The farmers say that while the government keeps a close watch on inflation it hardly bothers about spiralling input costs of agriculture.

“If the government cannot check prices of pesticides, fertilisers, manpower, machinery etc, they should provide commensurate subsidies to farmers so that they can keep going,” said a local farmer.

“The agriculture department does provide some subsidised seeds but they are usually of poor quality and farmers incur losses by sowing them,” he said.

“The government should allow farmers buy quality input materials of their choice and provide subsidy on them. Also we should be compensated if we suffer losses for various reasons,” said another farmer.

He added that the government should provide crop insurance to farmers and provide 100% rebate on premium. “That is the only way people’s interest in farming can be restored and kept intact,” he said.
In 2000, at least 14.43 lakh operational holders were cultivating 9.62 lakh hectares in Kashmir, but the numbers have fallen to less than 13 lakh operational holders on 9.23 lakh hectares. The low production in the sector has also cast its effect on the state’s economy. The share of the agriculture to the state gross domestic product has witnessed a steep fall from 56% in 1970 to 19% in 2013.

According to official figures, the state’s food grain imports have grown substantially from 50,000 metric tonnes in 2002 to 7,60,000 metric tonnes in 2016. While J&K’s annual food grain production hasn’t grown beyond 19 lakh metric tonnes, the demand has already crossed 26 lakh metric tonnes.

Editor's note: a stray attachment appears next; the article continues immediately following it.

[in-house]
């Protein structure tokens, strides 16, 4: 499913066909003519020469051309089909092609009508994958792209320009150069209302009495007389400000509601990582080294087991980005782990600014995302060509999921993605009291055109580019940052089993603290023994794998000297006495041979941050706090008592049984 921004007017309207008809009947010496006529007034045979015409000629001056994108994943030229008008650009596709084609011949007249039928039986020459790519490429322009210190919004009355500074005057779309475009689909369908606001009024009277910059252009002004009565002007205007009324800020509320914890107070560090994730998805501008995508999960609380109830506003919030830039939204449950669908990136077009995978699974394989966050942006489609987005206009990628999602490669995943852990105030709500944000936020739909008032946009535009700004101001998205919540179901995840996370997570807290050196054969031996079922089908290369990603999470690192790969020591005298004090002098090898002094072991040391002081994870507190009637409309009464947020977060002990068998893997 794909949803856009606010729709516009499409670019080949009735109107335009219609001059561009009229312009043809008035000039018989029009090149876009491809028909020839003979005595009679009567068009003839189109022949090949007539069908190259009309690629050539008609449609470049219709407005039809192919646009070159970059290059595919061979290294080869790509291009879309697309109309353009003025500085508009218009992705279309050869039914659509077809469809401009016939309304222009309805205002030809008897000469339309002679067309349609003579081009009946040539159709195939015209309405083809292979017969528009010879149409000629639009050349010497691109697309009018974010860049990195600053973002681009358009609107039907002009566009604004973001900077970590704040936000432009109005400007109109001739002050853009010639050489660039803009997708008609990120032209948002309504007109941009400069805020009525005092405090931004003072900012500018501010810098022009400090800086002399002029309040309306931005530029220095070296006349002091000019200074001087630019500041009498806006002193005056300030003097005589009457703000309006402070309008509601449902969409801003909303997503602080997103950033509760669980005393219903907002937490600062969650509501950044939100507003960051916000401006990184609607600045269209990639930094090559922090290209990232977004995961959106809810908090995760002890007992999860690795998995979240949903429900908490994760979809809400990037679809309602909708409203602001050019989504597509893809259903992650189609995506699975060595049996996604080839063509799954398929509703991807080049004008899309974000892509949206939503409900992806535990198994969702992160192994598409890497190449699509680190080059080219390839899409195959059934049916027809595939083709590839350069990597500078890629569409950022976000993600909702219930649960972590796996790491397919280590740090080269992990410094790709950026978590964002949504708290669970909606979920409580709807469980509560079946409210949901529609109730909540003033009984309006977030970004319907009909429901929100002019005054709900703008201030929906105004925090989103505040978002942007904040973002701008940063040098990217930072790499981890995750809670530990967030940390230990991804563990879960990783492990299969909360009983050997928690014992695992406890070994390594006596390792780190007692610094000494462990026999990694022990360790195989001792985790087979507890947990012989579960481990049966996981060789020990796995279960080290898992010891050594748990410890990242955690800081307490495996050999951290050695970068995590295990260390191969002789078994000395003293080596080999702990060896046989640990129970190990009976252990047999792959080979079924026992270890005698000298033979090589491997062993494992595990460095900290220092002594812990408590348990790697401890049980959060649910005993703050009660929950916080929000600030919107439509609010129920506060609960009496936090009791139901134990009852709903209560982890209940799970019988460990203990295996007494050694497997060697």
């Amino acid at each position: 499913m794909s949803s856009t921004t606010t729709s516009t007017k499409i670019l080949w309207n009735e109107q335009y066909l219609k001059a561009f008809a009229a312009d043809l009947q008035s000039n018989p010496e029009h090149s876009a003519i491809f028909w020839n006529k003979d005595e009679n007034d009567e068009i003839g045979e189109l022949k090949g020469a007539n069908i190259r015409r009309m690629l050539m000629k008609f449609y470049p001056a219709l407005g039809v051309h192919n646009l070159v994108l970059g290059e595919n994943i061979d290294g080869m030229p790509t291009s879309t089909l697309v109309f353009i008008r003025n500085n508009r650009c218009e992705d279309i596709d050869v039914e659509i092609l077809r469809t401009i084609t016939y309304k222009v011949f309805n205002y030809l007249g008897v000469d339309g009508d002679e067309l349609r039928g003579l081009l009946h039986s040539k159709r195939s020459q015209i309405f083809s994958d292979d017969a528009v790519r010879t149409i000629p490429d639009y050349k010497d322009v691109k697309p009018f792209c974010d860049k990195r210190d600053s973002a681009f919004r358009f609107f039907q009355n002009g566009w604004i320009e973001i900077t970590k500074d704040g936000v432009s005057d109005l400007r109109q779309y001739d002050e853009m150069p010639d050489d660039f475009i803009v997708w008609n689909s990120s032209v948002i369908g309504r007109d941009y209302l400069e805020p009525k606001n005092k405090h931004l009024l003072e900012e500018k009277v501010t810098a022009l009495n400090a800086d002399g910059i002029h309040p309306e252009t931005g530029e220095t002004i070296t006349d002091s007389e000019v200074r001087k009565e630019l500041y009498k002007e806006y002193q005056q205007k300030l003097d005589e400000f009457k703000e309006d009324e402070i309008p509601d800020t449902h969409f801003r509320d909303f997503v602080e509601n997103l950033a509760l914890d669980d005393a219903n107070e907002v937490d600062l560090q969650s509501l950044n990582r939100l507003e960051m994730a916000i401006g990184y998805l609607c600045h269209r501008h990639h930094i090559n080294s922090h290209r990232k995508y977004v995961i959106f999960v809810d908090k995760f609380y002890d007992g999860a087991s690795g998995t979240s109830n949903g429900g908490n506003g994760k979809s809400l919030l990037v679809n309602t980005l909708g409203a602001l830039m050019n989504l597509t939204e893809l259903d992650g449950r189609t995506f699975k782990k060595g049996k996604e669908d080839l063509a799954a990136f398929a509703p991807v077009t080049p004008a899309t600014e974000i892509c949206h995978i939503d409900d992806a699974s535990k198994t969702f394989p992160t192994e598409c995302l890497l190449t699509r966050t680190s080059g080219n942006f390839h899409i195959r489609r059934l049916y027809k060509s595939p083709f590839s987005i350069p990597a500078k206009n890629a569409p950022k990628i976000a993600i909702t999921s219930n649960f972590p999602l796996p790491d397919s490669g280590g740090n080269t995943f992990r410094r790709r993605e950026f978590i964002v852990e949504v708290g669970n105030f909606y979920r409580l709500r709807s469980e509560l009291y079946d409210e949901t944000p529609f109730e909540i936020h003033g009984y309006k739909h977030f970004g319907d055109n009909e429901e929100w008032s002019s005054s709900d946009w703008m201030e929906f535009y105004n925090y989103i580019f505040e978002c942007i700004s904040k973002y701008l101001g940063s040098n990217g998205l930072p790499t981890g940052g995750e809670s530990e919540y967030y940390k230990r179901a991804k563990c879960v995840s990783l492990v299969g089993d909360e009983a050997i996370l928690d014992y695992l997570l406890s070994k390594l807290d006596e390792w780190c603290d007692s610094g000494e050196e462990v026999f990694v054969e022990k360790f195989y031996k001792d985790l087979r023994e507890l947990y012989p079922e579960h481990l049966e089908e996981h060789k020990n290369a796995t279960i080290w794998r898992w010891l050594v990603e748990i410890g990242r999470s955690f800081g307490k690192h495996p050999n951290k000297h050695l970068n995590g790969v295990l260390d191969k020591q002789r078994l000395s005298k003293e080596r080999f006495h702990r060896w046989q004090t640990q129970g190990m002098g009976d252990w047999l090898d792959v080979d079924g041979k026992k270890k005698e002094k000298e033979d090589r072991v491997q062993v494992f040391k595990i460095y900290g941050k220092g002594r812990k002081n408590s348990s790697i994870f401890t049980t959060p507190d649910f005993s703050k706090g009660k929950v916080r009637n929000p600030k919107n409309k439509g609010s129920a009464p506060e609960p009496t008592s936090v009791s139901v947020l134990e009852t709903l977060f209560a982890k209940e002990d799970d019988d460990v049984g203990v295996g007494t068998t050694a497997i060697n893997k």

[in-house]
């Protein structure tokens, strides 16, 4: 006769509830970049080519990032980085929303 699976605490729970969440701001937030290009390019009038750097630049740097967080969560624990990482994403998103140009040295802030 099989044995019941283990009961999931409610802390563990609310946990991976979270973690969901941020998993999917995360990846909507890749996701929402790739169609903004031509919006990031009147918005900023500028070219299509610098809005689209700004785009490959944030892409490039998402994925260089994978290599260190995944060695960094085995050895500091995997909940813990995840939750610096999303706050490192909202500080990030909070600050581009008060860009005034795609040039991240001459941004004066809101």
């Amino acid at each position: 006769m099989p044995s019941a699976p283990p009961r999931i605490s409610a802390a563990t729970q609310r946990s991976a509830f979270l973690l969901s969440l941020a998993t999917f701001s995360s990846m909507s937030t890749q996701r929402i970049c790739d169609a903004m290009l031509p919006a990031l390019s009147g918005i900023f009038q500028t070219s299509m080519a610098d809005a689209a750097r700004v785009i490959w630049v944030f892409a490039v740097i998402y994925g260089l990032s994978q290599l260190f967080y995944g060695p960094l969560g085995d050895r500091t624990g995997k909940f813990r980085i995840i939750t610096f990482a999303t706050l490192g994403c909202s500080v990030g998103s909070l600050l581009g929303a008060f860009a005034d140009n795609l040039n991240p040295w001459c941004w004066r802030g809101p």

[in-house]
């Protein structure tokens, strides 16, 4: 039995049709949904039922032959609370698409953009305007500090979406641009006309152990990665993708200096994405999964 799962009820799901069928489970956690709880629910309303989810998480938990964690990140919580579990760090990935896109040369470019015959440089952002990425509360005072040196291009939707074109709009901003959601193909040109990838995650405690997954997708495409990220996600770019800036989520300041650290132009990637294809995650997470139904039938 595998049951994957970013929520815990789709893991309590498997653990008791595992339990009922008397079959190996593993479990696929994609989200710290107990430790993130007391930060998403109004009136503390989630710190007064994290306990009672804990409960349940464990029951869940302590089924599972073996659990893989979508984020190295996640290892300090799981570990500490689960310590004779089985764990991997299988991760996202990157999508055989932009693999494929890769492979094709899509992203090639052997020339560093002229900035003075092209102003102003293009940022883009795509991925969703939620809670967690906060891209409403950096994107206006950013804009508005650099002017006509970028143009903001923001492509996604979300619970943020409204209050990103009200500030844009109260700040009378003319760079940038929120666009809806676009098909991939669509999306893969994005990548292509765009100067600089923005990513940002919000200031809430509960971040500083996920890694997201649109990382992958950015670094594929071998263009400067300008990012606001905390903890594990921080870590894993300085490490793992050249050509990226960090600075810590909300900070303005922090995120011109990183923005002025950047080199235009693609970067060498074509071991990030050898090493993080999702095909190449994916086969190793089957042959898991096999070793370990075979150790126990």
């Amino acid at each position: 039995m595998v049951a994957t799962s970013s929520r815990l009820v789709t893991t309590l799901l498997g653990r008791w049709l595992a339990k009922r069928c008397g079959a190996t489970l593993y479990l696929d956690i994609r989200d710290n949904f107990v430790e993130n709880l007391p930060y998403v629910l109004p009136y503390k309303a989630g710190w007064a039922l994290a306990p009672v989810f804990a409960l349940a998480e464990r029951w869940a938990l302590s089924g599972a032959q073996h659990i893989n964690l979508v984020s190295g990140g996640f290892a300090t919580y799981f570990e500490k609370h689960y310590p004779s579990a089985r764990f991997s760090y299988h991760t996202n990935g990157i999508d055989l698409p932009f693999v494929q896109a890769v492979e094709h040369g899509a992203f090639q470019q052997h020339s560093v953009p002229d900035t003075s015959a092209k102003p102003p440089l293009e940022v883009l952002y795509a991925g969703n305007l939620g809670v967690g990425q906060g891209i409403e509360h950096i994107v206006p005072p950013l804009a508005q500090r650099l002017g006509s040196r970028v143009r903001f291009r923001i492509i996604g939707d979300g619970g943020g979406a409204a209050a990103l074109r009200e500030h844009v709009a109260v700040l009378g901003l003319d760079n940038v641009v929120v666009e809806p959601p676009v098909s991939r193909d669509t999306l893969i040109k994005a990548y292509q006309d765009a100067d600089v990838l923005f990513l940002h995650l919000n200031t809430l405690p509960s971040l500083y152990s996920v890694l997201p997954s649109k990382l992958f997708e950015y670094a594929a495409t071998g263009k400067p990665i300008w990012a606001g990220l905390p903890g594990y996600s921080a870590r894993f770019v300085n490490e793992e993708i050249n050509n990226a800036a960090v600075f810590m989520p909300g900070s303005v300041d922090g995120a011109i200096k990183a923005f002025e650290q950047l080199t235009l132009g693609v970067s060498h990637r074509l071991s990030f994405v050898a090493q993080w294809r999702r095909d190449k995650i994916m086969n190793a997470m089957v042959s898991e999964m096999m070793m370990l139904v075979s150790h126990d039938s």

In 1980, the gap in the production was just two lakh metric tonnes (23%). The production is largely attributed to that of plains of Jammu region where holdings are much larger than Kashmir, which means the conversion and lack of interest in farming is primarily hitting the Kashmir Valley.

The worry, as per the latest economic survey, is also that the yield of principal crops – rice (staple food), wheat and maize hasn’t seen significant improvement despite introduction of advanced technologies.Experts say the major weaknesses of the sector is stagnant yields, which are lower than most of the states and less per hectare yield compared to all India level. “Sudden impact of climate change over past few years has only added to the misery of farming community”, it added.

It is not just that the farmers are facing losses but availability of finances through Kissan Credit Card scheme has rendered them debt ridden. “Many farmers have spent the loan on marriages of children or other similar liabilities, which make it impossible for them to pay back the bank loans,” says an official at a local bank. “It is high time the government comes to their rescue,” he adds.

What is more worrying is that the younger generation is completely averse to taking up farming owing to lack of dividends.

“It is not advisable to pursue farming in Kashmir. It not only drains you physically but also makes you poor. We don’t want to follow the path that made our parents suffer,” said Sameer Ahmad of Pulwama.

As a result, across Kashmir’s rural landscape, young people are seen driving tourist cabs, taking up small jobs or setting up petty shops.